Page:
Renewable fuel standard under attack from Big Oil

The Hill’s recent sponsor-generated content (“The Renewable Fuel Standard: Not as ‘green’ as you think,” April 4) goes to show that anyone can sell anything with an unlimited budget. 

If you follow the money, it’s easy to trace this anti-Renewable Fuel Standard (RFS) piece back to the source. Smarter is the platform for the anti-RFS campaign. It is funded by a pro-oil and an anti-farmer lobby with lots of money to spend: the American Petroleum Institute and the American Fuel & Petrochemical Manufacturers (Big Oil); and the National Turkey Federation and National Chicken Council (Big Food).  

Let’s examine the truth. 

The RFS is reducing greenhouse gas (GHG) emissions. According to Life Cycle Associates, ethanol production reduced greenhouse gas emissions in 2012 by 34 percent compared to petroleum, including hypothetical indirect land use change. It also found that ethanol production reduces GHG emissions by 37-40 percent compared to tight oil from fracking and tar sands. 

The Environmental Protection Agency’s Greenhouse Gas Inventory found that no new grassland has been converted to cropland since the RFS was first enacted in 2005, and that both water use for ethanol production and nitrogen use for crop growth are decreasing. The amount of water used in ethanol production has been cut in half since 1998, while nitrogen fertilizer use for crop production has decreased 29 percent since 1985. In fact, in 2012 the “dead zone” in the Gulf of Mexico reached the smallest it has been in 12 years, while deforestation in Brazil’s Amazon has dropped to its lowest point since 1988.

And last, but certainly not least, the World Bank found that “most of the food price increases are accounted for by crude oil prices.” For every dollar an American family spends at the grocery store, only 12 cents goes to pay for the farm produced product. The other 88 cents is used for packaging, marketing, transportation and energy. I’d say that this is a large scale, high-priced passing of the buck from a petroleum industry that isn’t willing to take responsibility. 

The RFS, on the other hand, created and sustained more than 386,000 jobs, displaced 462 million barrels of imported foreign oil and added $30.7 billion to household incomes. And yet, Smarter supports the Environmental Protection Agency’s proposed reduction of the 2014 RFS blending volumes. But did Big Oil and its friends think about the extra $10.6 billion Americans would spend on gasoline in 2014? Did they think about the 3.7 million metric tons of CO2-equivalent GHG that will be added to the atmosphere? Did they think about the American jobs that will be lost? No. All they would have thought about is the $9.2 billion to $15.2 billion Big Oil stands to gain if the decision is finalized.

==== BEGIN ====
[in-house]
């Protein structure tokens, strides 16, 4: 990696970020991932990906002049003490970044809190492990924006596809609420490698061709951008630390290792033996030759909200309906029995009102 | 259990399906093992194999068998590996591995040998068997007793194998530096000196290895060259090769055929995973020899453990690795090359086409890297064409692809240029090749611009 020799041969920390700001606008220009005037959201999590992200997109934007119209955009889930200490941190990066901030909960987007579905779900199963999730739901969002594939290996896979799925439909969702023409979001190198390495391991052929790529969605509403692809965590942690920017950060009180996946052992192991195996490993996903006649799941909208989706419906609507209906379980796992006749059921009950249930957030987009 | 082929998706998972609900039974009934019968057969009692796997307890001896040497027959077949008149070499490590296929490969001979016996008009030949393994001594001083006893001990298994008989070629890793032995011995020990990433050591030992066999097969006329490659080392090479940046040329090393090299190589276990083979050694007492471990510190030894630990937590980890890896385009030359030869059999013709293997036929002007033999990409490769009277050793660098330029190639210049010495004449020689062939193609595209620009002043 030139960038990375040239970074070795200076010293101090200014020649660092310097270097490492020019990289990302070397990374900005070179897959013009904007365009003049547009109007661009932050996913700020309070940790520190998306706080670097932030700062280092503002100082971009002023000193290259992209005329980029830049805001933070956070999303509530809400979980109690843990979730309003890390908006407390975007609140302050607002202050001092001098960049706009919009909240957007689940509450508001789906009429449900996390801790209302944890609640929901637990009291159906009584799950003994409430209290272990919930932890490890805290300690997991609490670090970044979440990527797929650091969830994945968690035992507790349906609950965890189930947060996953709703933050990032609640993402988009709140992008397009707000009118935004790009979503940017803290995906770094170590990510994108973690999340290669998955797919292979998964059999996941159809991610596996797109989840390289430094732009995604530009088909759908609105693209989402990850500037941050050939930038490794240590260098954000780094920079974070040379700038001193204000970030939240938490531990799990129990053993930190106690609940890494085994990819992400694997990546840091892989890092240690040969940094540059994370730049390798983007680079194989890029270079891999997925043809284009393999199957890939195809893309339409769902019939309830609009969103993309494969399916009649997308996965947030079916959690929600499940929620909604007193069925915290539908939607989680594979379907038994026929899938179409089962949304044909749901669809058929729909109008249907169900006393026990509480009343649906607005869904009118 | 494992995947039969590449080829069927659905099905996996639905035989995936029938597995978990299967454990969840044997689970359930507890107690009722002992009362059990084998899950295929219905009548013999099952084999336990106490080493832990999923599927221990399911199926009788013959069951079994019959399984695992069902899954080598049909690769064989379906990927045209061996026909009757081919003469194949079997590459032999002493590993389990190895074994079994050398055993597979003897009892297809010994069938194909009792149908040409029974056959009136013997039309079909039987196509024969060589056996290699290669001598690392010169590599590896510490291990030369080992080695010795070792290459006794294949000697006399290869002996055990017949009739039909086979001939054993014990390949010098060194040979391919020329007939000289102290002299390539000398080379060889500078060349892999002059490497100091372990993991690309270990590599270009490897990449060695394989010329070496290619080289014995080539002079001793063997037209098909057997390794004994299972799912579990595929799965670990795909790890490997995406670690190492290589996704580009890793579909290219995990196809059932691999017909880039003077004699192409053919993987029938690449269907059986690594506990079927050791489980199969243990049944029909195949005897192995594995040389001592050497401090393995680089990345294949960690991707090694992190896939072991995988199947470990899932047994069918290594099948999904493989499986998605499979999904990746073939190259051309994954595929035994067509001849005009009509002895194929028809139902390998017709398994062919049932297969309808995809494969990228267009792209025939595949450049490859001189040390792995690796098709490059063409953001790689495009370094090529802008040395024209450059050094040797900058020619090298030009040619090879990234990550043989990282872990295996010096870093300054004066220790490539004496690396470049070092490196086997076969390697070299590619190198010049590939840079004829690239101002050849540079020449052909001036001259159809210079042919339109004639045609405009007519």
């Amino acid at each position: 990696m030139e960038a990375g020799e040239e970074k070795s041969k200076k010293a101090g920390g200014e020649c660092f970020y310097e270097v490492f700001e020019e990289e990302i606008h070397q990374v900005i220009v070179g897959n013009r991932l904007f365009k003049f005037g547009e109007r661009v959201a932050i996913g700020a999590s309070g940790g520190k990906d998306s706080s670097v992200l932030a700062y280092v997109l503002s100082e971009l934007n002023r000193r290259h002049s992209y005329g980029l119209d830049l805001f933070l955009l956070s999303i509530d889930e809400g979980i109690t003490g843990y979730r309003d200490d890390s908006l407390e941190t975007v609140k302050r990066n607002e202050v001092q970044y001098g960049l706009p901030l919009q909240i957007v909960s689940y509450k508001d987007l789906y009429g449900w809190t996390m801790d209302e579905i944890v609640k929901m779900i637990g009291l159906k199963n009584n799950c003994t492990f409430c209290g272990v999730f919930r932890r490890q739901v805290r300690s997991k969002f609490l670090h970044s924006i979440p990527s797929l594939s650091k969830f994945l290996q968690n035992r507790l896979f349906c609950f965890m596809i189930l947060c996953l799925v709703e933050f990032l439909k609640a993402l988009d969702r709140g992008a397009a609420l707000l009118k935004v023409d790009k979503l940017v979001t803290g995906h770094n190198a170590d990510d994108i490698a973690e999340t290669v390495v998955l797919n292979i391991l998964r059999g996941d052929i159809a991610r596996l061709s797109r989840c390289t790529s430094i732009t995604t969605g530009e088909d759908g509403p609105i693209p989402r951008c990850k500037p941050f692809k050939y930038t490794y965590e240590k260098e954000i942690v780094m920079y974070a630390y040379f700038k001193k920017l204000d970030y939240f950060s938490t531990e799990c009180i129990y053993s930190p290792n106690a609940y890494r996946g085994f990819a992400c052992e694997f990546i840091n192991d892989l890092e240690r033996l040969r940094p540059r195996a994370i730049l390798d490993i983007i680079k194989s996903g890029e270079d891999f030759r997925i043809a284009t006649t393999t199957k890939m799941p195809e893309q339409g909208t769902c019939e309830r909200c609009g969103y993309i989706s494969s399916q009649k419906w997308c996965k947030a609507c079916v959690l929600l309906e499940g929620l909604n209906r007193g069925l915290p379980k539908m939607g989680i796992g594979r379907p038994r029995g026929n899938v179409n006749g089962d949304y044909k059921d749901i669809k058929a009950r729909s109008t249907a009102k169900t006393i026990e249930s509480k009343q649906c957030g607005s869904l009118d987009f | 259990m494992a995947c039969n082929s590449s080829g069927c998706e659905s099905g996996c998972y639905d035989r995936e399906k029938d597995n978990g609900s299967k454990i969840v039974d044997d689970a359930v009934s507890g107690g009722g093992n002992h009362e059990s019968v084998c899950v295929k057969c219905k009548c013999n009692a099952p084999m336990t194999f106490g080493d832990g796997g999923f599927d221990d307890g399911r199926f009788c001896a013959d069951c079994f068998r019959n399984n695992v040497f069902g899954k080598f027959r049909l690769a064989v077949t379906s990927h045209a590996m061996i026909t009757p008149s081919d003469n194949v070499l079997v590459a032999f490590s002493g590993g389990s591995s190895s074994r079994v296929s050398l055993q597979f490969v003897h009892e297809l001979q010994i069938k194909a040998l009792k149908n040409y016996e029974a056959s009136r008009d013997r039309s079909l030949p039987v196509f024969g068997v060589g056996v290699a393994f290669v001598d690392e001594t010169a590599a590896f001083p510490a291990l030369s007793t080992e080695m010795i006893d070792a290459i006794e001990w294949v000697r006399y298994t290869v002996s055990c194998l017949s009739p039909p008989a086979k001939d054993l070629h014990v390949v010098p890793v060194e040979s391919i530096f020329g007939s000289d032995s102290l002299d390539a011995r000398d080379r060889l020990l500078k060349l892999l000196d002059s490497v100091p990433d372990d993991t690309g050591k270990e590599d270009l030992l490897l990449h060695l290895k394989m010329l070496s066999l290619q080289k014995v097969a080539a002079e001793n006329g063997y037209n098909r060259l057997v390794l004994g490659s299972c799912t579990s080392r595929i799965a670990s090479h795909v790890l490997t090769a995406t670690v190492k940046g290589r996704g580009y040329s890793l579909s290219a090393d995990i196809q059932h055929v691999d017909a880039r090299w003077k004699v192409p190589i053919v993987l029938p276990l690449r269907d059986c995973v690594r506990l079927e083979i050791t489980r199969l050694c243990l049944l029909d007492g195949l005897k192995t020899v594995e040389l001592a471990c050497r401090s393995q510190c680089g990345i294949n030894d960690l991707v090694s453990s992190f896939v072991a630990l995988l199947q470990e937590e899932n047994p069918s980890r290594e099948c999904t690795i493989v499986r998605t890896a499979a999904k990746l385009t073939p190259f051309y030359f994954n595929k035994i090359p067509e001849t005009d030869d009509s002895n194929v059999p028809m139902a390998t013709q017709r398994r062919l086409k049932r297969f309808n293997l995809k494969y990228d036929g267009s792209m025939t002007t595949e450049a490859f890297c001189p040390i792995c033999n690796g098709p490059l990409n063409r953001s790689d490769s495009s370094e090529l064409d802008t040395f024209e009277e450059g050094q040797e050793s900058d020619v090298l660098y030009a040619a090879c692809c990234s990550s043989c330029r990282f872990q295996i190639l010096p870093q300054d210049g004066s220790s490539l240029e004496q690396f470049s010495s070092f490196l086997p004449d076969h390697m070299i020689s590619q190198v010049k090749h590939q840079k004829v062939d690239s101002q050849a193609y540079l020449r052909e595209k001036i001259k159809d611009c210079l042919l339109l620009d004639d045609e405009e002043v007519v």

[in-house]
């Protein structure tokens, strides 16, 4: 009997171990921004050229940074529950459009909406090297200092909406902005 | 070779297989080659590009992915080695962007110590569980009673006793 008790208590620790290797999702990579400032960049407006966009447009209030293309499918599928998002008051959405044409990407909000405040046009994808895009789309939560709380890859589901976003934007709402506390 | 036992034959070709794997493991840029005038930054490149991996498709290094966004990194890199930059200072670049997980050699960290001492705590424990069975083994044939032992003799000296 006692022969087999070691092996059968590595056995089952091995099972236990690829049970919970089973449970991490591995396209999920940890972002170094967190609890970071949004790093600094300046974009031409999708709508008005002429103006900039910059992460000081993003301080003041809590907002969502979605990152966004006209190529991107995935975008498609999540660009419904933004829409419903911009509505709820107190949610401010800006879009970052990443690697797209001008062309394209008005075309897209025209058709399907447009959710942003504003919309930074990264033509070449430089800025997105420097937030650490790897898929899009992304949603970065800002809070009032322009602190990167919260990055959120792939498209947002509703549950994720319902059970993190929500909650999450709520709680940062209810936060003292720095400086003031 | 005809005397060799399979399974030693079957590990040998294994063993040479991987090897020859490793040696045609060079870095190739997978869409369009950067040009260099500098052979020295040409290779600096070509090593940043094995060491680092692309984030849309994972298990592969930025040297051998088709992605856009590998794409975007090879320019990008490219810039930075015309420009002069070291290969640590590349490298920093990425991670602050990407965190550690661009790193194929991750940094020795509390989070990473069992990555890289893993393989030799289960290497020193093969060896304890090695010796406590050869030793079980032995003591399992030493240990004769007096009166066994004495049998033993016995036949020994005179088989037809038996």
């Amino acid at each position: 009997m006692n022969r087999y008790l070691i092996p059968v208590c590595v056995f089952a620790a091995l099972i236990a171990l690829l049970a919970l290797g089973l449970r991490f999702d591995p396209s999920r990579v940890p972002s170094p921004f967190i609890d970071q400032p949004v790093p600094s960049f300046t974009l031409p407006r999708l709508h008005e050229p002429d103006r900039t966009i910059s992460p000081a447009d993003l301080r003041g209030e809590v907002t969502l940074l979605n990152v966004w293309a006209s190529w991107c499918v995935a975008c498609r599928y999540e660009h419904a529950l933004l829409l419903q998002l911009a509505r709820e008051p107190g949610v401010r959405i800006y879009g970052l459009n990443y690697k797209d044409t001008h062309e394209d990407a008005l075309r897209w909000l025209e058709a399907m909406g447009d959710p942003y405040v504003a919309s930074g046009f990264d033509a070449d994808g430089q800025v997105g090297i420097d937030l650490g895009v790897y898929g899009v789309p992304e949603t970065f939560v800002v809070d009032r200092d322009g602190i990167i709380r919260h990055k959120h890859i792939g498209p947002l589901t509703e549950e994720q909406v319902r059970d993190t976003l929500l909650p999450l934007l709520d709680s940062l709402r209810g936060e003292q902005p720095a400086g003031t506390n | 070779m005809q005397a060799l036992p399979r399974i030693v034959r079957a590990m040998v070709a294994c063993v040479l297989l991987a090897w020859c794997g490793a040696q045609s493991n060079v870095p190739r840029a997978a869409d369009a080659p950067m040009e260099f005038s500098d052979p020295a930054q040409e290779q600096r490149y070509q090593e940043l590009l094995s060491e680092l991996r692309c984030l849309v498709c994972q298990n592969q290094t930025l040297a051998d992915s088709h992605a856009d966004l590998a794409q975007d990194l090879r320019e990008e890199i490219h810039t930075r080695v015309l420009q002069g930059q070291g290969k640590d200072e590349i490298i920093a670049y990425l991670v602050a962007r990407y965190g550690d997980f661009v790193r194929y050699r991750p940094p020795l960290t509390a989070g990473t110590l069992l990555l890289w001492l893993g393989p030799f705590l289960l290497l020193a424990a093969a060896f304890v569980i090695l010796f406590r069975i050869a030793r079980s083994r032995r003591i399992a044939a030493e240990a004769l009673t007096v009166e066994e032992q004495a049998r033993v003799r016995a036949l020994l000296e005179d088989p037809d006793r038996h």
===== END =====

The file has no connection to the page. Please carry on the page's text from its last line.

The RFS is absolutely vital for our future, and people need to see this attack for what it is: a paid advertisement spearheaded by Big Oil and Big Food.

Washington, D.C.

Music creators deserve the chance for fair pay

From Marilyn Bergman, Hall of Fame songwriter and former president and chairwoman of The American Society of Composers, Authors and Publishers

Mark Cooper offers a misguided defense of the consent decree under which The American Society of Composers, Authors and Publishers operates (“Let the music play,” March 31). He ignores the stark reality that today’s songwriters and composers are increasingly struggling to make a living from their music, despite the fact that their music is listened to and enjoyed by more people, over more devices, everywhere and all the time, more than ever before.

And that is precisely because of the consent decree he defends, which was written in 1941, more than 70 years ago, in a world of 45 RPM records and AM radio. Today’s digital marketplace has brought a shift from physical copies to song streams from clouds, delivered by profit-making corporations, like Pandora, that use this consent decree with its archaic rules to force music creators to accept less than fair compensation for our work.   

Contrary to Mr. Cooper’s assertions, our market power is becoming so diminished in this environment that a living wage from music creation seems unattainable for aspiring songwriters.  

As songwriters and composers, we seek a re-examination of the decree, which was conceived before the invention of the Internet, or the iPod, or streaming music companies. It is clear that maintaining the status quo will only further disadvantage the creators of the music that is the most popular music of audiences around the world.

If creators cannot hope to make a living from their work, then listeners may increasingly find themselves with far less choice in the selection of new music available to them. It is hard to fathom that a consumer advocate could be so shortsighted as to ignore the fact that music creators and consumers are perfectly aligned here.  

The ASCAP is working with policymakers and others in the music industry to modernize the music licensing system so that it reflects how people listen to music today, so we can better serve music lovers everywhere and ensure creators are able to thrive alongside the businesses that depend on our music for their content.

We invite Mr. Cooper and the Consumer Federation of America to join us in this effort, rather than advocating for maintaining a status quo that puts the interests of for-profit corporations ahead of the livelihood of America’s music creators.


Beverly Hills, Calif.